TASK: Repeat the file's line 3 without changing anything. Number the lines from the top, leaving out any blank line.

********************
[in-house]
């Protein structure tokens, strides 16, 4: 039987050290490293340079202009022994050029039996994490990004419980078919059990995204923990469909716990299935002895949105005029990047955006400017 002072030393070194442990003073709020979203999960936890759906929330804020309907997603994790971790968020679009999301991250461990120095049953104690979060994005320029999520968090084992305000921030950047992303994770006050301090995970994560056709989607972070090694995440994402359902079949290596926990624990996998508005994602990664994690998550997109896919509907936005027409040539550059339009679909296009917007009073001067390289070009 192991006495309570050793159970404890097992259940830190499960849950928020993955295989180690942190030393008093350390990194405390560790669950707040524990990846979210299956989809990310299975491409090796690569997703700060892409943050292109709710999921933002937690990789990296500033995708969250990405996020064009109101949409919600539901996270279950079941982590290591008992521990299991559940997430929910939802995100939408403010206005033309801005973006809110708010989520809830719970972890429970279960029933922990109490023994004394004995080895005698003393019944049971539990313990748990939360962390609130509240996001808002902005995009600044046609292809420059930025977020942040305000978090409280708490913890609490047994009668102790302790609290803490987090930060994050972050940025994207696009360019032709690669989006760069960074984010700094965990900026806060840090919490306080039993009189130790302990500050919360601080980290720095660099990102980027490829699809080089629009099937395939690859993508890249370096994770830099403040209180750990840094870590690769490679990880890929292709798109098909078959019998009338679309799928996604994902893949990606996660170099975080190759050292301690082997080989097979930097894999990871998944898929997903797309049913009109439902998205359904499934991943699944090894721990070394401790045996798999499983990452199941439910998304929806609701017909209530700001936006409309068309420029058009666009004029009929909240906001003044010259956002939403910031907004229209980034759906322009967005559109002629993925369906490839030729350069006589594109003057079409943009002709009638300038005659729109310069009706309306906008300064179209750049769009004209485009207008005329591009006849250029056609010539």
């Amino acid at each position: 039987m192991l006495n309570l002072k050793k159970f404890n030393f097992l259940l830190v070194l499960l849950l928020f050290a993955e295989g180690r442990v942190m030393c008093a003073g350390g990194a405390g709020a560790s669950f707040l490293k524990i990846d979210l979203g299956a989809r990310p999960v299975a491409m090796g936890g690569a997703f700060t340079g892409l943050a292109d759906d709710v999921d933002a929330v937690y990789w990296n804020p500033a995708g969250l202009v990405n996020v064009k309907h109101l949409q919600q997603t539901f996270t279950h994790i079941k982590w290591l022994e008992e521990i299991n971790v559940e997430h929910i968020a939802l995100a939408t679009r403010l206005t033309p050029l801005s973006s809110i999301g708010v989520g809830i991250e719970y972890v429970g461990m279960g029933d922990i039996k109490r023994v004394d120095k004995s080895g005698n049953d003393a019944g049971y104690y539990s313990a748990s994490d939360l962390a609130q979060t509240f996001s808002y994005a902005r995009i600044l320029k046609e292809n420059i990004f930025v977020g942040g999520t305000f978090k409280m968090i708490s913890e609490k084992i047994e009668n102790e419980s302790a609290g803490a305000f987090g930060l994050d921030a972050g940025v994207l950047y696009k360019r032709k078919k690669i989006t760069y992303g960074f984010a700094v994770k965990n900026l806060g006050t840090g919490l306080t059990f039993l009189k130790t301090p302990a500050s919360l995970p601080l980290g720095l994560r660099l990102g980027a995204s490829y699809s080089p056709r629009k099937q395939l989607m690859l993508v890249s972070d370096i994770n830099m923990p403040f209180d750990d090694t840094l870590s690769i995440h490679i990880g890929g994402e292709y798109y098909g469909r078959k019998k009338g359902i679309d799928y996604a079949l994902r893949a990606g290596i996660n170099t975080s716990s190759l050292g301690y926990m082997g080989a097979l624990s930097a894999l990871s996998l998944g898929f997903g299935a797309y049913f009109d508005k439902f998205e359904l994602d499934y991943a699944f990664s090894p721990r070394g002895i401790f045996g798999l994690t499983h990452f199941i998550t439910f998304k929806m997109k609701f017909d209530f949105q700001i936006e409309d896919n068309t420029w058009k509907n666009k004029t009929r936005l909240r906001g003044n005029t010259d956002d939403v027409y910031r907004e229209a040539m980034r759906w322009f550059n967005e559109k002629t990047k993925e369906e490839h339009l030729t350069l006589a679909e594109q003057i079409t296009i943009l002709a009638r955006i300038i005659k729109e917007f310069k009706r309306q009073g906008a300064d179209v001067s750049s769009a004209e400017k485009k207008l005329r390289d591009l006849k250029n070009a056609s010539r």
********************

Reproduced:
């Amino acid at each position: 039987m192991l006495n309570l002072k050793k159970f404890n030393f097992l259940l830190v070194l499960l849950l928020f050290a993955e295989g180690r442990v942190m030393c008093a003073g350390g990194a405390g709020a560790s669950f707040l490293k524990i990846d979210l979203g299956a989809r990310p999960v299975a491409m090796g936890g690569a997703f700060t340079g892409l943050a292109d759906d709710v999921d933002a929330v937690y990789w990296n804020p500033a995708g969250l202009v990405n996020v064009k309907h109101l949409q919600q997603t539901f996270t279950h994790i079941k982590w290591l022994e008992e521990i299991n971790v559940e997430h929910i968020a939802l995100a939408t679009r403010l206005t033309p050029l801005s973006s809110i999301g708010v989520g809830i991250e719970y972890v429970g461990m279960g029933d922990i039996k109490r023994v004394d120095k004995s080895g005698n049953d003393a019944g049971y104690y539990s313990a748990s994490d939360l962390a609130q979060t509240f996001s808002y994005a902005r995009i600044l320029k046609e292809n420059i990004f930025v977020g942040g999520t305000f978090k409280m968090i708490s913890e609490k084992i047994e009668n102790e419980s302790a609290g803490a305000f987090g930060l994050d921030a972050g940025v994207l950047y696009k360019r032709k078919k690669i989006t760069y992303g960074f984010a700094v994770k965990n900026l806060g006050t840090g919490l306080t059990f039993l009189k130790t301090p302990a500050s919360l995970p601080l980290g720095l994560r660099l990102g980027a995204s490829y699809s080089p056709r629009k099937q395939l989607m690859l993508v890249s972070d370096i994770n830099m923990p403040f209180d750990d090694t840094l870590s690769i995440h490679i990880g890929g994402e292709y798109y098909g469909r078959k019998k009338g359902i679309d799928y996604a079949l994902r893949a990606g290596i996660n170099t975080s716990s190759l050292g301690y926990m082997g080989a097979l624990s930097a894999l990871s996998l998944g898929f997903g299935a797309y049913f009109d508005k439902f998205e359904l994602d499934y991943a699944f990664s090894p721990r070394g002895i401790f045996g798999l994690t499983h990452f199941i998550t439910f998304k929806m997109k609701f017909d209530f949105q700001i936006e409309d896919n068309t420029w058009k509907n666009k004029t009929r936005l909240r906001g003044n005029t010259d956002d939403v027409y910031r907004e229209a040539m980034r759906w322009f550059n967005e559109k002629t990047k993925e369906e490839h339009l030729t350069l006589a679909e594109q003057i079409t296009i943009l002709a009638r955006i300038i005659k729109e917007f310069k009706r309306q009073g906008a300064d179209v001067s750049s769009a004209e400017k485009k207008l005329r390289d591009l006849k250029n070009a056609s010539r």